Beloved social media nun dies

Beloved social media nun dies

Beloved social media nun dies.

Mazur/catholicnews.org.uk

Denver Newsroom, Feb 25, 2022 / 14:30 pm (CNA).

Messages from around the world have flooded Twitter as the beloved “Digitalnun,” Sister Catherine Wybourne, died of cancer Feb. 24, at the age of 68. 

Wybourne was born in Catham, England in 1954. She studied history at the University of Cambridge and became a banker. In 1981, at age 27, she decided to leave the financial world to join Stanbrook Abbey. 

The Benedictine nun quickly became interested in technology while running the printing press at Stanbrook. In 2004 she founded the Holy Trinity Monastery, now Howton Grove Priory, in Herefordshire. It was at this time that she wanted to ensure it had an online presence. The nuns built their own website, created podcasts, videos, and included interactive elements such as forums and online meetings. 

Wybourne took to Twitter in 2009 and became known as the “Digitalnun.” With over 28,000 followers, she tweeted about life as a nun and the happenings of the world. Her daily tweets requesting to know the prayer intentions of her “tweeps” and her prayers for the world were unending. She also ran a blog.

In a 2015 interview with The Telegraph she said, “Being cloistered doesn’t mean that you have to have an enclosed mind, or an enclosed approach to things. We describe the internet as being the fourth wall of our cloister and it’s open to everybody.”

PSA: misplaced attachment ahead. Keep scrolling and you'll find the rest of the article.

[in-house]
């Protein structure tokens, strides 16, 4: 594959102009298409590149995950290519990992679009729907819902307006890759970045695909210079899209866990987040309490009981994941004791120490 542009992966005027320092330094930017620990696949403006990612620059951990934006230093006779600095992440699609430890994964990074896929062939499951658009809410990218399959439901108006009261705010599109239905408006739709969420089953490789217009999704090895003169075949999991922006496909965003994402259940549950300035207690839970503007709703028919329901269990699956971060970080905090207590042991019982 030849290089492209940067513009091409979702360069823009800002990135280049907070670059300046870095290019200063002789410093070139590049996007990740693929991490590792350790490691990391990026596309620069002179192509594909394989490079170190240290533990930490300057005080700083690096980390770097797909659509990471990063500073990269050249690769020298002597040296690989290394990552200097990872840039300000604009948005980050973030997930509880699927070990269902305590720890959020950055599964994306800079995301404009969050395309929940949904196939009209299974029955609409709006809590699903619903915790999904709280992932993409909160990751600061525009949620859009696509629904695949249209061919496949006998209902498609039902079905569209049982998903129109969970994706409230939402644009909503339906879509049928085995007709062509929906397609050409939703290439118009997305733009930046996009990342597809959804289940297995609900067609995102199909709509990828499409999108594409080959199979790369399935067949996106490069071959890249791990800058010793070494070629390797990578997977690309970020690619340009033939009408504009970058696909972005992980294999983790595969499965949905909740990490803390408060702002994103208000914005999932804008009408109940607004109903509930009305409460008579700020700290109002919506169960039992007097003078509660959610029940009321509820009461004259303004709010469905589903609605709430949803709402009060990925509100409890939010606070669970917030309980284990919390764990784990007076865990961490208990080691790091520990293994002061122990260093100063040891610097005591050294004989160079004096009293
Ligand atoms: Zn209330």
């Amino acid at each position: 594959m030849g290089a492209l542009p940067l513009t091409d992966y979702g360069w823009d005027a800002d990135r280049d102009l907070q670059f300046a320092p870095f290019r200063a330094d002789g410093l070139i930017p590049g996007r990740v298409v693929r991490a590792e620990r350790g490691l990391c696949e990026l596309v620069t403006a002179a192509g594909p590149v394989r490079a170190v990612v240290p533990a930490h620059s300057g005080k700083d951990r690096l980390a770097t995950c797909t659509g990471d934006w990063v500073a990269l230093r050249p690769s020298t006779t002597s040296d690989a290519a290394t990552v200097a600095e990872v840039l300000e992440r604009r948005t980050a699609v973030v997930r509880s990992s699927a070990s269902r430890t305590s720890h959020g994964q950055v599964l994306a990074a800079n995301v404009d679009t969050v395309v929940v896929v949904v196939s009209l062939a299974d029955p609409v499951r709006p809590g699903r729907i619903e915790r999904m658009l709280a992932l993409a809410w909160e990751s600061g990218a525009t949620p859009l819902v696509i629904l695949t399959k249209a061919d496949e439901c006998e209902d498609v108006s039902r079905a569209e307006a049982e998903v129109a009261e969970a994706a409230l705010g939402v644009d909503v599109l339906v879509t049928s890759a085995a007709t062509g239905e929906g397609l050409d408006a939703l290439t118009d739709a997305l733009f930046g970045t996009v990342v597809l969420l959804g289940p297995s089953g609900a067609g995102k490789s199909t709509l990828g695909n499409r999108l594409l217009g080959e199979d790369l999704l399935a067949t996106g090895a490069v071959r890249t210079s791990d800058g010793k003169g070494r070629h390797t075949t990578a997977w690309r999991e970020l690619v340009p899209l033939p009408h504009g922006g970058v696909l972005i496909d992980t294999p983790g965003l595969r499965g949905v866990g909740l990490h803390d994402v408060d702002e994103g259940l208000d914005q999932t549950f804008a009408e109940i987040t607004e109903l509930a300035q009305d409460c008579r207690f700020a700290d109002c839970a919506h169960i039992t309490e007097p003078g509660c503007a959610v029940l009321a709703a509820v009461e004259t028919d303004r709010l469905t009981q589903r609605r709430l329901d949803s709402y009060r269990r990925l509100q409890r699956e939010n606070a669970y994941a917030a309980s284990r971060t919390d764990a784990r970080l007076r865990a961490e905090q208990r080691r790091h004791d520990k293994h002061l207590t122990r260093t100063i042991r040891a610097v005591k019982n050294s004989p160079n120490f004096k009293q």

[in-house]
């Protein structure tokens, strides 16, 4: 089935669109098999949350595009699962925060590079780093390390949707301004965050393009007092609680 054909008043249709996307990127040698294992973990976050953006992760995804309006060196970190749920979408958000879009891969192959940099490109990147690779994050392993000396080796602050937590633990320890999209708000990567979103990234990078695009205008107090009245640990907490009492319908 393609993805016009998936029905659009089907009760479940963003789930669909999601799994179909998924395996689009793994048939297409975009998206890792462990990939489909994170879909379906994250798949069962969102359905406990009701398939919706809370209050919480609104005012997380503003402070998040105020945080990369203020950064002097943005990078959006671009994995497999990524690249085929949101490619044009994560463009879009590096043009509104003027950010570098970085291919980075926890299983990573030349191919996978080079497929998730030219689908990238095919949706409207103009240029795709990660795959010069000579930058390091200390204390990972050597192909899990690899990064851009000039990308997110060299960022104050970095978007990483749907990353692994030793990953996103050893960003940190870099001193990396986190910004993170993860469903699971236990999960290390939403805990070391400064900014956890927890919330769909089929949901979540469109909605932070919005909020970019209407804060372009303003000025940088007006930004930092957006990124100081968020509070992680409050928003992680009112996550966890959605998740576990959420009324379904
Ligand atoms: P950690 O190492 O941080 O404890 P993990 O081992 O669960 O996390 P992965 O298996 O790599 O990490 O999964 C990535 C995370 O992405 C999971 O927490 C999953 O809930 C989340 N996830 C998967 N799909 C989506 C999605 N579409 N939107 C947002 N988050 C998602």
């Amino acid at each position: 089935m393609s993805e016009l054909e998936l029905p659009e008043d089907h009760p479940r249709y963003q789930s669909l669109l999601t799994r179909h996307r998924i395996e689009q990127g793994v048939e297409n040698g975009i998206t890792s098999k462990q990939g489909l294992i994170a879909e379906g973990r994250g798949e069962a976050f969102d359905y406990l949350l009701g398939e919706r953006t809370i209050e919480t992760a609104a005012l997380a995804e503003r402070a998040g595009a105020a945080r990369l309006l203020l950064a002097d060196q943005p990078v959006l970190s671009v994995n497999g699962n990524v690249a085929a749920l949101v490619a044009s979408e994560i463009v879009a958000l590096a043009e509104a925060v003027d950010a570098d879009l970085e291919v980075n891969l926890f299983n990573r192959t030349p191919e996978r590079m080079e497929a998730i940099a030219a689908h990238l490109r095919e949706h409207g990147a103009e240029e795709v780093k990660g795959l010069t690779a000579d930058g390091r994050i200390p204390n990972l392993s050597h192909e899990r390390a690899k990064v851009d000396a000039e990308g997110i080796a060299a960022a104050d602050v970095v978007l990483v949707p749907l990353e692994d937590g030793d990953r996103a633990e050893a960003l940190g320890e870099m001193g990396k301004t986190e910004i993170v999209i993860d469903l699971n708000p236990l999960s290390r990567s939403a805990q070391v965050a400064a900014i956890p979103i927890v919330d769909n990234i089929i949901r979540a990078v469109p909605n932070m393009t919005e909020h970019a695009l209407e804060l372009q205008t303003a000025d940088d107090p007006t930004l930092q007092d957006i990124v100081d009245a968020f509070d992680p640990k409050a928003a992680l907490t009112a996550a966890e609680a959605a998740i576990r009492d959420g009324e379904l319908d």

The nun kept tweeting up until hours before her death. In her final moments, she expressed her sadness over the Russian invasion of Ukraine. 

Even amid hospital visits and suffering, she embraced her death with joy and humor. In December 2021, Wybourne received news from the doctors that they could no longer do anything for her medically and she was close to death. In one of her last blog posts, after receiving this news, she wrote, “Catholicism can be a hard religion to live by but is a beautiful religion in which to die.” 

She went on to thank God, writing, “The God in whom I believe is much bigger, and so much more fun, than we often allow him to be. I thank him for letting me be a Benedictine, which has been the supreme joy of my life, for the friendships he has inspired and the graces he has poured out on me despite my stubbornness and lack of co-operation.” 

“I ought to thank him for the difficulties, too, but I don’t ‘do’ piety. Brutal honesty is more my line. I know he understands,” she wrote.

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